SOUTHWESTERN PLATEAUS AND MOUNTAINS 143. Character and ap pearance. — The South western Plateaus reach from northwestern Colorado southward through New Mexico and old Mexico to a point about a hundred miles south of the City of Mexico. Nearly all of the surface of this plateau is higher than any part of the Appalachian Plateau. The Mexican part of the plateau is higher than the American and therefore has a cool, healthful climate, although within the tropics. People need warm bed clothing at night.
This vast region is a dry and lonely land. Only in the highest parts is there enough rain to support forests. On most of the plateaus the bare earth shines out between scattering clumps of bunch grass and shrubs, for the water supply is very scanty. In every hillside are "barrancas," or gullies, that run with water only in the few short hours of rain. An American soldier, hunting for the Mexican bandit Villa, had, traveled many weary days over the Mexican part of this plateau. He said of it, " This is a country with more streams and less water, with more cows and less milk, and where you can look farther and see less than in any other country of the world." Water is so very scarce that the natives have learned to go for a long time without it. If you ask an Arizona Indian to have a drink of water, he will sometimes say, " No, thank you, I drank yesterday." At many places on the surface of the pla teau there are flat topped hills called mesas (Spanish for table). (Fig. 148.) 144. Bounds.—Bound the Southwestern Plateaus. On the northwest is a wild cliff called Hurricane Ledge (Fig. 239). On the southwest are the high mountains of western Mexico, where the Indian tribes rarely see a white man. In Texas and northwestern Mexico, the eastern edge of the plateau gives way to the lowlands by great "breaks," or steps, somewhat like the cliff in Fig. 129. South of the Rio Grande Valley, the eastern boundary of the plateau is a mountain, which rises above the plateau one or two thousand feet, and then plunges steeply down toward the Gulf of Mexico, as the western mountains do toward the Gulf of California and the Pacific.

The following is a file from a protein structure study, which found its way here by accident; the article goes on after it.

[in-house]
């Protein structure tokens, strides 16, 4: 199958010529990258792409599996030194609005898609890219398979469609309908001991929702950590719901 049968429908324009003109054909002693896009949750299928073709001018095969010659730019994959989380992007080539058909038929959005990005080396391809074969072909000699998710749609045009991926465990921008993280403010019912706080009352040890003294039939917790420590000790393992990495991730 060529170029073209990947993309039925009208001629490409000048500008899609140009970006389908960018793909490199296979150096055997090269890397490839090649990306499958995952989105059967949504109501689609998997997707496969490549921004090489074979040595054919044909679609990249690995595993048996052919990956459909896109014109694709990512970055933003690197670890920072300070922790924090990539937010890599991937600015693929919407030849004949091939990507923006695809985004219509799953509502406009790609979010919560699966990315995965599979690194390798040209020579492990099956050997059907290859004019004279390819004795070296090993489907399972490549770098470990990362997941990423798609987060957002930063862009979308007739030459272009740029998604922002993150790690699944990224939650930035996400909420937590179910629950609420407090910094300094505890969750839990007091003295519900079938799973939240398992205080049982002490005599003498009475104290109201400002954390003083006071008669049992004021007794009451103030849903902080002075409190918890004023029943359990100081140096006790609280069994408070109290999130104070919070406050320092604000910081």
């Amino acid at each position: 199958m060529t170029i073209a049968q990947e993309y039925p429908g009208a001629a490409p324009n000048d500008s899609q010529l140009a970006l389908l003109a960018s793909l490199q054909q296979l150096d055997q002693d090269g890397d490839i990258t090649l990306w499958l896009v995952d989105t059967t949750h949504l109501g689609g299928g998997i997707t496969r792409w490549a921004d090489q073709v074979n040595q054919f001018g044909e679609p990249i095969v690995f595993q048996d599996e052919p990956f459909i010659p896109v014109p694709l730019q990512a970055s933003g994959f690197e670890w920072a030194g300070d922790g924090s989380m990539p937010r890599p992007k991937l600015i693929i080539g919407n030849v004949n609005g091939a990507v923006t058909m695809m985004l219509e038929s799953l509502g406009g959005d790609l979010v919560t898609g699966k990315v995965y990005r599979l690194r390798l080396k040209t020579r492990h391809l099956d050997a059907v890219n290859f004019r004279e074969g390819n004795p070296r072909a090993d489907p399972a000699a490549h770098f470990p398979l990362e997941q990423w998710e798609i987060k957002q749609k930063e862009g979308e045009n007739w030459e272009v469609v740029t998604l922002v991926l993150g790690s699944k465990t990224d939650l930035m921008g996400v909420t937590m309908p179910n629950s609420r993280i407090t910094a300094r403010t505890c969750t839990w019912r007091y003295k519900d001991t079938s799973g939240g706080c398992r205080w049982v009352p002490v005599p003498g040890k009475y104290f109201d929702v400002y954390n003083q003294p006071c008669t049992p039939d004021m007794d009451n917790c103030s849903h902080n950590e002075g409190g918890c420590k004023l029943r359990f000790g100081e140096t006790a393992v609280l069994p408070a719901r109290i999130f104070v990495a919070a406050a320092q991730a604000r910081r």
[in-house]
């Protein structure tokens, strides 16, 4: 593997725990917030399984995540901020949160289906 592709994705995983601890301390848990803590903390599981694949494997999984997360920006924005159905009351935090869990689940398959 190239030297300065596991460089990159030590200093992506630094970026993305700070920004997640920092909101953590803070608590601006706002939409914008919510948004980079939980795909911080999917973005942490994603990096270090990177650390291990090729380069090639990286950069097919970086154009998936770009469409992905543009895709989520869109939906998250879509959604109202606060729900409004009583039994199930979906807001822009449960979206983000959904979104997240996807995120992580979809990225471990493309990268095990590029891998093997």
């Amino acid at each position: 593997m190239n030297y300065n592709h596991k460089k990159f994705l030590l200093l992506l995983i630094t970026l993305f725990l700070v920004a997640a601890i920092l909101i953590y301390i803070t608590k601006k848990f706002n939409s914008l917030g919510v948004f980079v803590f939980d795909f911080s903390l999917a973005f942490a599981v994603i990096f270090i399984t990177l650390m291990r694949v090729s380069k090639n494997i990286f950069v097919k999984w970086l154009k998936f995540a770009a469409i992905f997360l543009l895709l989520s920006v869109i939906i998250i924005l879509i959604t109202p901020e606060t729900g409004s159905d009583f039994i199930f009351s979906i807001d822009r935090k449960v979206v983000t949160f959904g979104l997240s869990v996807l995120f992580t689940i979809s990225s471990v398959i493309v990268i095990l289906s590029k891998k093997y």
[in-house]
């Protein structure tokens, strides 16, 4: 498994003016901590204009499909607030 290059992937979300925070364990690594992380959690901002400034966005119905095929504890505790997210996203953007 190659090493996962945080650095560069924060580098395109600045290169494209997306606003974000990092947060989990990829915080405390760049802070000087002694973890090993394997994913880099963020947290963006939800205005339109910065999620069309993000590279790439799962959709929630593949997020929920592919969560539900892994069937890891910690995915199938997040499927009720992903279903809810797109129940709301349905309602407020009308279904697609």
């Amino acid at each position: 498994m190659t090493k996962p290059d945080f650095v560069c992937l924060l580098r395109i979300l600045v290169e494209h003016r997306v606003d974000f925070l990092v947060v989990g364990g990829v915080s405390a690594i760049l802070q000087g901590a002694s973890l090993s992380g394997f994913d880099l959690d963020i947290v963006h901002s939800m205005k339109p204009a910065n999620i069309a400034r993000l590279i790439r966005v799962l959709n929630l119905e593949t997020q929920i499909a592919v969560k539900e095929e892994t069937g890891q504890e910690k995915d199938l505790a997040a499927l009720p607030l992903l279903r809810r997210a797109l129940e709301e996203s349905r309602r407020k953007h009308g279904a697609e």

145. Colorado Plateau and Canyon.—The most interesting part of all this plateau is that called the Colorado Plateau, drained by the Colorado River. This section is quite different from its neighbor, the Great Basin. The Great Basin, you remember (Sec. 137), has valleys filled with soil washed from the mountains. In the Colorado Plateau this whole country is high, the rivers have carved deep canyons in the hard, bare rocks (Fig. 239). A special railroad has been built to the place called Grand Canyon, Arizona, at the edge of a very famous valley. Many tourists go there to look into the deepest gorge in the world. There one may sit on the edge of a precipice (Fig. 146), and look straight down for thousands of feet, even a mile, and see at the very bottom of the valley the river shining like a little silver thread. This famous river has cut its gorge through rocks of many colors. In the morning, one side of the canyon lies in deep shadow. The variously-colored carvings on the other side shine in the sun. The view changes every hour. A thundercloud may rise up from the river, and while it is still far down in the canyon will throw back its moisture in a shower. The top of the cloud shines in the sun, while lightning flashes in the gloom beneath the cloud, and thunder echoes from cliff to cliff.
146. People.—On these Plateaus the na tive Indian makes up a larger share of the people than in any other part of our country. Several thousand Navajo Indians live on their reservation located near where the corners of Arizona, New Mexico, and Utah join. Many Indians support themselves by raising sheep, by selling hand-woven blankets, and by working on the railroads. The Hopis still make their living by raising sheep, and by tending little patches of irri gated corn down in the valleys. They make their homes in interesting villages on the tops of high, steep mesas. (Fig. 148.) Hundreds of years ago the forefathers of the _ _ _ _ tribe built the lages on mesas because those places were easy to defend against hostile Indian tribes.